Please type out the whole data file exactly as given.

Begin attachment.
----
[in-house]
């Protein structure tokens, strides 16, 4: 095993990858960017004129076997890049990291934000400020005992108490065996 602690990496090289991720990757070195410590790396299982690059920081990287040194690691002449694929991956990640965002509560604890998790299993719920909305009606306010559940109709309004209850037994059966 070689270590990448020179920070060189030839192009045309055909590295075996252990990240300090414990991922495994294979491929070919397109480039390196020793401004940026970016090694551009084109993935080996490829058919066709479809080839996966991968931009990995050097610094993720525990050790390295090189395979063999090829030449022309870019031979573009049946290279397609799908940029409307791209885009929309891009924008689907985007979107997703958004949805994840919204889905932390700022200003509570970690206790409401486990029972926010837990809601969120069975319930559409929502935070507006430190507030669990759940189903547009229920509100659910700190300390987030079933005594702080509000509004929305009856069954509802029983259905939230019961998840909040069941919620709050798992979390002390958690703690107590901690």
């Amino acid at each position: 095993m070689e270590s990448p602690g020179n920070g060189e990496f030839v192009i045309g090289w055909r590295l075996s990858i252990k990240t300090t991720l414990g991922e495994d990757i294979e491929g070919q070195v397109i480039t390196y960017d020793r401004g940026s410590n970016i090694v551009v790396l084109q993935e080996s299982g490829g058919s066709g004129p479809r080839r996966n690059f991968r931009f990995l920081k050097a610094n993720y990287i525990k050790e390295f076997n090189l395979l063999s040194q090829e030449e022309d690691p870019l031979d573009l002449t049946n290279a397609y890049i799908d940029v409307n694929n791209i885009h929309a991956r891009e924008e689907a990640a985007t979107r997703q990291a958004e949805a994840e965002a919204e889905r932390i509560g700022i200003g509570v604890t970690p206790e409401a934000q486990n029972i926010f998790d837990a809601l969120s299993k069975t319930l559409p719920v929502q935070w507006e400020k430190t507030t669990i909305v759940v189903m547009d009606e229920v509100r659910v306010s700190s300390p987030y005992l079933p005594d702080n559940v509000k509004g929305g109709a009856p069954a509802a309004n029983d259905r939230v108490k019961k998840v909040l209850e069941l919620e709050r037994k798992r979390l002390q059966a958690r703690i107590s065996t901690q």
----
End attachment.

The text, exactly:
[in-house]
């Protein structure tokens, strides 16, 4: 095993990858960017004129076997890049990291934000400020005992108490065996 602690990496090289991720990757070195410590790396299982690059920081990287040194690691002449694929991956990640965002509560604890998790299993719920909305009606306010559940109709309004209850037994059966 070689270590990448020179920070060189030839192009045309055909590295075996252990990240300090414990991922495994294979491929070919397109480039390196020793401004940026970016090694551009084109993935080996490829058919066709479809080839996966991968931009990995050097610094993720525990050790390295090189395979063999090829030449022309870019031979573009049946290279397609799908940029409307791209885009929309891009924008689907985007979107997703958004949805994840919204889905932390700022200003509570970690206790409401486990029972926010837990809601969120069975319930559409929502935070507006430190507030669990759940189903547009229920509100659910700190300390987030079933005594702080509000509004929305009856069954509802029983259905939230019961998840909040069941919620709050798992979390002390958690703690107590901690």
């Amino acid at each position: 095993m070689e270590s990448p602690g020179n920070g060189e990496f030839v192009i045309g090289w055909r590295l075996s990858i252990k990240t300090t991720l414990g991922e495994d990757i294979e491929g070919q070195v397109i480039t390196y960017d020793r401004g940026s410590n970016i090694v551009v790396l084109q993935e080996s299982g490829g058919s066709g004129p479809r080839r996966n690059f991968r931009f990995l920081k050097a610094n993720y990287i525990k050790e390295f076997n090189l395979l063999s040194q090829e030449e022309d690691p870019l031979d573009l002449t049946n290279a397609y890049i799908d940029v409307n694929n791209i885009h929309a991956r891009e924008e689907a990640a985007t979107r997703q990291a958004e949805a994840e965002a919204e889905r932390i509560g700022i200003g509570v604890t970690p206790e409401a934000q486990n029972i926010f998790d837990a809601l969120s299993k069975t319930l559409p719920v929502q935070w507006e400020k430190t507030t669990i909305v759940v189903m547009d009606e229920v509100r659910v306010s700190s300390p987030y005992l079933p005594d702080n559940v509000k509004g929305g109709a009856p069954a509802a309004n029983d259905r939230v108490k019961k998840v909040l209850e069941l919620e709050r037994k798992r979390l002390q059966a958690r703690i107590s065996t901690q």